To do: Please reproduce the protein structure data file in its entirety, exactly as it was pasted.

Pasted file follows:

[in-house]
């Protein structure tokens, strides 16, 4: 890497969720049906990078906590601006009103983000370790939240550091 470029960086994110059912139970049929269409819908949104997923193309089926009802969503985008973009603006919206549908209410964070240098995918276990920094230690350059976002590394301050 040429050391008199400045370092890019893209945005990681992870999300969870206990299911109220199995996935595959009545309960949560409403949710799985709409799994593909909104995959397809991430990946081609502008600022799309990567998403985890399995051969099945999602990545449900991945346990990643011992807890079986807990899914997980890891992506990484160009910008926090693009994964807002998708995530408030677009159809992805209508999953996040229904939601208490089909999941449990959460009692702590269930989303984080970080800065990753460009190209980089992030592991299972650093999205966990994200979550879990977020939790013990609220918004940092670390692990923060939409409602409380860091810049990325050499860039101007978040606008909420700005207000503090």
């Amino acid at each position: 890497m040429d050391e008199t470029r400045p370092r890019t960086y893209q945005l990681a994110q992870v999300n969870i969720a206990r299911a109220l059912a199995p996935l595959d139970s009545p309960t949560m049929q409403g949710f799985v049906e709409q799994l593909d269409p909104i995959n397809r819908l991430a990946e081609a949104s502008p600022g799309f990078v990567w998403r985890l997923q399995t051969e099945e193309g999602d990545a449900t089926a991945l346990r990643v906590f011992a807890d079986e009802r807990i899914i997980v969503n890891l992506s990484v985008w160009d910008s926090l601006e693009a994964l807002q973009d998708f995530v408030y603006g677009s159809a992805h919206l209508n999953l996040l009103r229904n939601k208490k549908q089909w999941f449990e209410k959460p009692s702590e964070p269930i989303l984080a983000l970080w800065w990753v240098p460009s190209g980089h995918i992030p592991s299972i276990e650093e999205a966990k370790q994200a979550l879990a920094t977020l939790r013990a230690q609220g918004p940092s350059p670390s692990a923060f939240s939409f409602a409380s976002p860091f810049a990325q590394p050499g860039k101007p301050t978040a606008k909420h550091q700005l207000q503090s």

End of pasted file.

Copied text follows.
[in-house]
């Protein structure tokens, strides 16, 4: 890497969720049906990078906590601006009103983000370790939240550091 470029960086994110059912139970049929269409819908949104997923193309089926009802969503985008973009603006919206549908209410964070240098995918276990920094230690350059976002590394301050 040429050391008199400045370092890019893209945005990681992870999300969870206990299911109220199995996935595959009545309960949560409403949710799985709409799994593909909104995959397809991430990946081609502008600022799309990567998403985890399995051969099945999602990545449900991945346990990643011992807890079986807990899914997980890891992506990484160009910008926090693009994964807002998708995530408030677009159809992805209508999953996040229904939601208490089909999941449990959460009692702590269930989303984080970080800065990753460009190209980089992030592991299972650093999205966990994200979550879990977020939790013990609220918004940092670390692990923060939409409602409380860091810049990325050499860039101007978040606008909420700005207000503090």
């Amino acid at each position: 890497m040429d050391e008199t470029r400045p370092r890019t960086y893209q945005l990681a994110q992870v999300n969870i969720a206990r299911a109220l059912a199995p996935l595959d139970s009545p309960t949560m049929q409403g949710f799985v049906e709409q799994l593909d269409p909104i995959n397809r819908l991430a990946e081609a949104s502008p600022g799309f990078v990567w998403r985890l997923q399995t051969e099945e193309g999602d990545a449900t089926a991945l346990r990643v906590f011992a807890d079986e009802r807990i899914i997980v969503n890891l992506s990484v985008w160009d910008s926090l601006e693009a994964l807002q973009d998708f995530v408030y603006g677009s159809a992805h919206l209508n999953l996040l009103r229904n939601k208490k549908q089909w999941f449990e209410k959460p009692s702590e964070p269930i989303l984080a983000l970080w800065w990753v240098p460009s190209g980089h995918i992030p592991s299972i276990e650093e999205a966990k370790q994200a979550l879990a920094t977020l939790r013990a230690q609220g918004p940092s350059p670390s692990a923060f939240s939409f409602a409380s976002p860091f810049a990325q590394p050499g860039k101007p301050t978040a606008k909420h550091q700005l207000q503090s």